Many cast members went to see Kid Rock and Sheryl Crow perform at Verizon Wireless Amphitheatre in late August, says actress Elizabeth Banks, who plays Effie Trinket, escort for the District 12 tributes.
“I thought Charlotte was beautiful. It’s so clean. Really walkable,” says Banks, who has another trilogy on her resume – “Spider-Man” 1, 2 and 3 – and has been featured as a frequent guest on the NBC sitcom “30 Rock.” “I had my son there, so it was nice to be able to go out every day and just kind of walk around, and I thought the downtown was really cool.”
Asheville was even more popular, though. The production was based there for almost two months, while the actors and filmmakers shot the Arena scenes in the DuPont forest, the Coleman Boundary in Barnardsville and the North Fork Reservoir in Black Mountain.
“Asheville’s one of the greatest places you can spend a summer, it really is,” says Ross, who has received Oscar nominations for writing “Seabiscuit,” “Dave” and “Big.” “It’s very transforming in a lot of ways. It’s this little jewel of a city off in the mountains.”
Among the favorite hangouts? The Battery Park Book Exchange and Champagne Bar. “The stacks go on and on and on and on,” Ross says, “and it just became a wonderful environment where you would wander by the Book Exchange and find a bunch of crew or people from the movie sitting there and reading and having a coffee during the day.”
Says Hutcherson, who is also currently starring in “Journey 2: The Mysterious Island” with Dwayne “The Rock” Johnson: “Shooting in Asheville was incredible. It was cool to go somewhere and get away from it all and shoot this movie. Especially with all the hype surrounding it, it was nice to be where there weren’t cameras and there weren’t people getting in your head.”
‘It was just so hot’ on the set
The production didn’t go off without a hitch, though.
One of the first segments filmed was the Reaping Ceremony, when Banks’ character selects the names of the two teenagers who will represent District 12 in the Games. These scenes were shot outside an old warehouse in Shelby in May – as the area was going through a heat wave.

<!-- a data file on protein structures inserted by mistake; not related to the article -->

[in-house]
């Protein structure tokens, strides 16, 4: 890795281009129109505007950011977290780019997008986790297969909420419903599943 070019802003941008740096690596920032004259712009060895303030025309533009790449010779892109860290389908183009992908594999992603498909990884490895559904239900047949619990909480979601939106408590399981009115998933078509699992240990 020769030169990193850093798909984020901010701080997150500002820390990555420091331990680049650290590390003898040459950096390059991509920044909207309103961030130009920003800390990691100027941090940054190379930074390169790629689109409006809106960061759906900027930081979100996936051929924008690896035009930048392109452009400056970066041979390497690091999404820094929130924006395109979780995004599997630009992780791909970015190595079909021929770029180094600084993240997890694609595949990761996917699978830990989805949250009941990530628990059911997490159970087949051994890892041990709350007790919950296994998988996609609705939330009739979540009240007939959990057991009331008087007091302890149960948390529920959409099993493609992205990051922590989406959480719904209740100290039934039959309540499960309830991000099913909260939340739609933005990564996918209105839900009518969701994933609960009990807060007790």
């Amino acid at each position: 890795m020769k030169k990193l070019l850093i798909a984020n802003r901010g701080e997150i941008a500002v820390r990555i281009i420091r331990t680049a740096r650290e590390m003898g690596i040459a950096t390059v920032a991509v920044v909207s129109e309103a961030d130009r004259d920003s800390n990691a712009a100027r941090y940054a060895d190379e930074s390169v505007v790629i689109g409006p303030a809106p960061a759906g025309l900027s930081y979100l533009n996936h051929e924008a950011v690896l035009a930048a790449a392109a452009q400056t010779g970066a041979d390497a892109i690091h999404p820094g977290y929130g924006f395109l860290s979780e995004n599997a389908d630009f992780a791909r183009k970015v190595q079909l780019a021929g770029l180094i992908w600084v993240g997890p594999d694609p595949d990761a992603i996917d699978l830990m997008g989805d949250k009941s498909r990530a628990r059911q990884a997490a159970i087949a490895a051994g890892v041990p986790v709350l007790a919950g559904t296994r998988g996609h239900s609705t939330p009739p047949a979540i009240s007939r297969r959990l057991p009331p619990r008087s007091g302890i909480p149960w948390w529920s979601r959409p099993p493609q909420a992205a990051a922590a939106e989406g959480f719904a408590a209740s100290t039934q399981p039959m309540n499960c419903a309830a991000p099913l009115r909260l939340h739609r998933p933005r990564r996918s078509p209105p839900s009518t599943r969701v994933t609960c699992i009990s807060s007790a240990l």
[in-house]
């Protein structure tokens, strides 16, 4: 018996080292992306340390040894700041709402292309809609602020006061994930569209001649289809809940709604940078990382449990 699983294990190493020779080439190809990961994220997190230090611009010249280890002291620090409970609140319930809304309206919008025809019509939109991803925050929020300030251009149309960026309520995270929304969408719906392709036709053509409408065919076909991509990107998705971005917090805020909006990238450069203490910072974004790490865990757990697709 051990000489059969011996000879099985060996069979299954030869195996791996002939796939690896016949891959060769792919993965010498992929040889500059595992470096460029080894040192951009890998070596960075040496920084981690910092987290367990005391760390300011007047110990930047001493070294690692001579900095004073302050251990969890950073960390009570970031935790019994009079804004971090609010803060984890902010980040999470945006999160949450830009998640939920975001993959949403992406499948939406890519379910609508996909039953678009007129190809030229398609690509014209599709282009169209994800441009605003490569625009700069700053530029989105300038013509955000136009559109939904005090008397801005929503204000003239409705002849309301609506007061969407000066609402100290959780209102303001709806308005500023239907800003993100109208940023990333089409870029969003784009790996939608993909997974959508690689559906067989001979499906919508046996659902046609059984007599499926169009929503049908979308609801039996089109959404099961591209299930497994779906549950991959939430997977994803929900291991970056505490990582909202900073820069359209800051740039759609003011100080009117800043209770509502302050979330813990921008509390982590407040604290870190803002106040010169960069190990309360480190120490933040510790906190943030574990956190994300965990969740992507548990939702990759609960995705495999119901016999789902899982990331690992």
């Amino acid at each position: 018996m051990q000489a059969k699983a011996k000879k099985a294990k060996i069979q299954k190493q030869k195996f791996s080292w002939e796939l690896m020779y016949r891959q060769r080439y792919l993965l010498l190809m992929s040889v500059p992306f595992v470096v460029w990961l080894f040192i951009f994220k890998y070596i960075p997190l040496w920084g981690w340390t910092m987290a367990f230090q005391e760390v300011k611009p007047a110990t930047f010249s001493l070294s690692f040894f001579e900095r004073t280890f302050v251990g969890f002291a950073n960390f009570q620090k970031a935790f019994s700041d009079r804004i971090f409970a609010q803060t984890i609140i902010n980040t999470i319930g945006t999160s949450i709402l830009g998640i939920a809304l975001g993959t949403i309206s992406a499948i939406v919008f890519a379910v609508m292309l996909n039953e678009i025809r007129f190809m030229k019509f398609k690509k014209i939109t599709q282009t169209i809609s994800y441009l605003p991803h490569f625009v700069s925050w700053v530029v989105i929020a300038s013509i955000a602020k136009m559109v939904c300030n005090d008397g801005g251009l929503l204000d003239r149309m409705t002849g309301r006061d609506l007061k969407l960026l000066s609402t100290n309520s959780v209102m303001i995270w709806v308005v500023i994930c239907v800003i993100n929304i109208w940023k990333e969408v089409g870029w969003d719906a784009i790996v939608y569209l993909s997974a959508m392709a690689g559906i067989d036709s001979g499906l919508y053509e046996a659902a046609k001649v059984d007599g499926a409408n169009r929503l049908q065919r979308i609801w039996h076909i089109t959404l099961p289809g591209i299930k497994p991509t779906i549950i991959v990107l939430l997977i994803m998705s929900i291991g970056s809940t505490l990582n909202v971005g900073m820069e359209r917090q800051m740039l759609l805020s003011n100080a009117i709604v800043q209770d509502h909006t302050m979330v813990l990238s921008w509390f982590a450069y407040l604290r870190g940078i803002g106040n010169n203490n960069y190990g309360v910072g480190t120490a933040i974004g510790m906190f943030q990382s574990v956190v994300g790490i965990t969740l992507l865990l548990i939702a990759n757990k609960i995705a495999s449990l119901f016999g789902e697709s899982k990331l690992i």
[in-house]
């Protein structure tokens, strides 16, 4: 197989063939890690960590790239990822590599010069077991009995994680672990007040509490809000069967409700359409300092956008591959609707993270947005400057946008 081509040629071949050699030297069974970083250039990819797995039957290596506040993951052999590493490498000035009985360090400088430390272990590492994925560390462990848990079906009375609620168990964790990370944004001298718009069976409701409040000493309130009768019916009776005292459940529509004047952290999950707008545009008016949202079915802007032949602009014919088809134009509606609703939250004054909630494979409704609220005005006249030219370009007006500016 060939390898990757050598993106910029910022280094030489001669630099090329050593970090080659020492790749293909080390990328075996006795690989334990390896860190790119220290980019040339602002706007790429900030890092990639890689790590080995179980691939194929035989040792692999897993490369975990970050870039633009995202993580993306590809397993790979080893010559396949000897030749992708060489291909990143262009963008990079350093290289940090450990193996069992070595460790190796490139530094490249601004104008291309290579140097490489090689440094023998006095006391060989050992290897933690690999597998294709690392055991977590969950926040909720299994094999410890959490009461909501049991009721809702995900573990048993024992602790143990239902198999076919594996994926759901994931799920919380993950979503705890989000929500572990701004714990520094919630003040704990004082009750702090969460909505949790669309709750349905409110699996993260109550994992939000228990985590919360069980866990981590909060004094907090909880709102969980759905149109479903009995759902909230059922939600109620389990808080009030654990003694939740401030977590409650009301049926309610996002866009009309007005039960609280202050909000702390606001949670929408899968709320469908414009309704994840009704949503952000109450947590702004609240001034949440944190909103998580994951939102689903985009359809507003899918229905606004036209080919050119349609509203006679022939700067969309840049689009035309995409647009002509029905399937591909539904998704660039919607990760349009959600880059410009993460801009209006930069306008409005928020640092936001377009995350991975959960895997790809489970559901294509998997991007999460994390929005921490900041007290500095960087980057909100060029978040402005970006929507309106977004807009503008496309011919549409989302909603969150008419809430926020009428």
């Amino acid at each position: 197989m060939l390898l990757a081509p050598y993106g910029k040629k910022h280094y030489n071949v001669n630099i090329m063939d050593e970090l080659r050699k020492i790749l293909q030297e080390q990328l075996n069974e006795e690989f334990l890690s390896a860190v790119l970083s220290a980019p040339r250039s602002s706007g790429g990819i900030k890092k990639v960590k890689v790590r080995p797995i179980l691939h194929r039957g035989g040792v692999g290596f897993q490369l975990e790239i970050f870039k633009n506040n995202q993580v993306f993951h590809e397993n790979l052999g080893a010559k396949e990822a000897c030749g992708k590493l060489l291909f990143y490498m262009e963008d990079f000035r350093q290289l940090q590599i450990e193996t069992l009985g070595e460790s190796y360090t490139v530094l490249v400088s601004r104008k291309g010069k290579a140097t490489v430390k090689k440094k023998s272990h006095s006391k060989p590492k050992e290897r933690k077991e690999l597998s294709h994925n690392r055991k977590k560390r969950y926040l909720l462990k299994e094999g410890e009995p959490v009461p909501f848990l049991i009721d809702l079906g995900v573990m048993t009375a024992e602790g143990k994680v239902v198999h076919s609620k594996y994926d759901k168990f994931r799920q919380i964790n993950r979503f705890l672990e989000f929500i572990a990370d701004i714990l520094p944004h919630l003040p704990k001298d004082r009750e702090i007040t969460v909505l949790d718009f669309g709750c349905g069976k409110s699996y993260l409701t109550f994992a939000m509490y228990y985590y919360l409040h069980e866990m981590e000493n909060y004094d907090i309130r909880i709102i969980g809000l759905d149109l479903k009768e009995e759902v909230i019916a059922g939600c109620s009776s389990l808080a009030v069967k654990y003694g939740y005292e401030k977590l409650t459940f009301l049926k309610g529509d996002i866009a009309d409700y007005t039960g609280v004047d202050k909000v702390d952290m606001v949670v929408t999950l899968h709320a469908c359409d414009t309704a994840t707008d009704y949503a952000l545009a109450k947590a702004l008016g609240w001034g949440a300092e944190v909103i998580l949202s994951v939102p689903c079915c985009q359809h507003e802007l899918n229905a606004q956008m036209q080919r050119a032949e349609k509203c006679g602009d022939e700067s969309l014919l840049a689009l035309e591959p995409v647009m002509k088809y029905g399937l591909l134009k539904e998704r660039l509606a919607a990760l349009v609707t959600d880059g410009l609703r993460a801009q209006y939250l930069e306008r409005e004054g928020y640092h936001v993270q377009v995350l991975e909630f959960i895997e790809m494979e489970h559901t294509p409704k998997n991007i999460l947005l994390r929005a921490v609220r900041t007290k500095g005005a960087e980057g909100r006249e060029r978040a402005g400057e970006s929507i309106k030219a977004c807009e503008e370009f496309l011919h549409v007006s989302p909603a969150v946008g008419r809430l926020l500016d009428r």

Throughout the film, Banks appears in a costume that took half an hour to put on and in makeup that took 21/2 hours to apply. With temperatures soaring into the triple digits, the get-up became unbearable.
“I got heat exhaustion for the first time in my life while I was there. It was crazy,” she says. “The only thing that was keeping me going was the adrenaline of shooting, because the minute they called wrap, I literally collapsed. I could barely form words.”
After that, producers gave her a personal air-conditioner. “It was blowing directly on me. It (showed) the temperature on it, and it never got below 87. So even with a full air-conditioning unit blowing on me, it still was almost 90 degrees the entire time we were there.”
The Reaping scenes involved scores of extras, many of whom were children; Banks and Lawrence both say they saw girls who had fainted due to the heat. They helped distribute water and tried to keep the extras’ spirits up.
“There was nothing we could really do, because we were outside – there was really nowhere people could go to cool down,” says Lawrence, an Academy Award nominee for 2010’s “Winter’s Bone.” “We tried to make as much shade as possible … making everybody drink a lot of water, but it was just so hot.”
Read more here: » Read the full post
Front and center, Tina Fey is on her way…
Film Supporting Actor – Jennifer Aniston
TV Movie/Limited Series – Jennifer Lopez and Jeremy Renner
Clip of “Birdman” – Naomi Watts
Clip of “The Imitation Game” – Colin Firth
TV Comedy Actress – Bryan Cranston and Kerry Washington
Film Score – Sienna Miller and Vince Vaughn
Intro of Miss Golden Globe – Kevin Hart and Salma Hayek
Clip of “Into the Woods” – Kate Hudson
Film Screenplay – Bill Hader and Kristen Wiig
Foreign Language Film – Colin Farrell and Lupita Nyong’o
TV Drama Actor – David Duchovny and Katherine Heigl
Cecil B. DeMille Award to George Clooney
Film Director – Harrison Ford
TV Drama Actress – Anna Faris and Chris Pratt
Film Comedy/Musical Actor – Amy Adams
Clip of “Foxcatcher” – Channing Tatum
Comedy/Musical Film – Robert Downey, Jr.
Film Drama Actress – Matthew McConaughey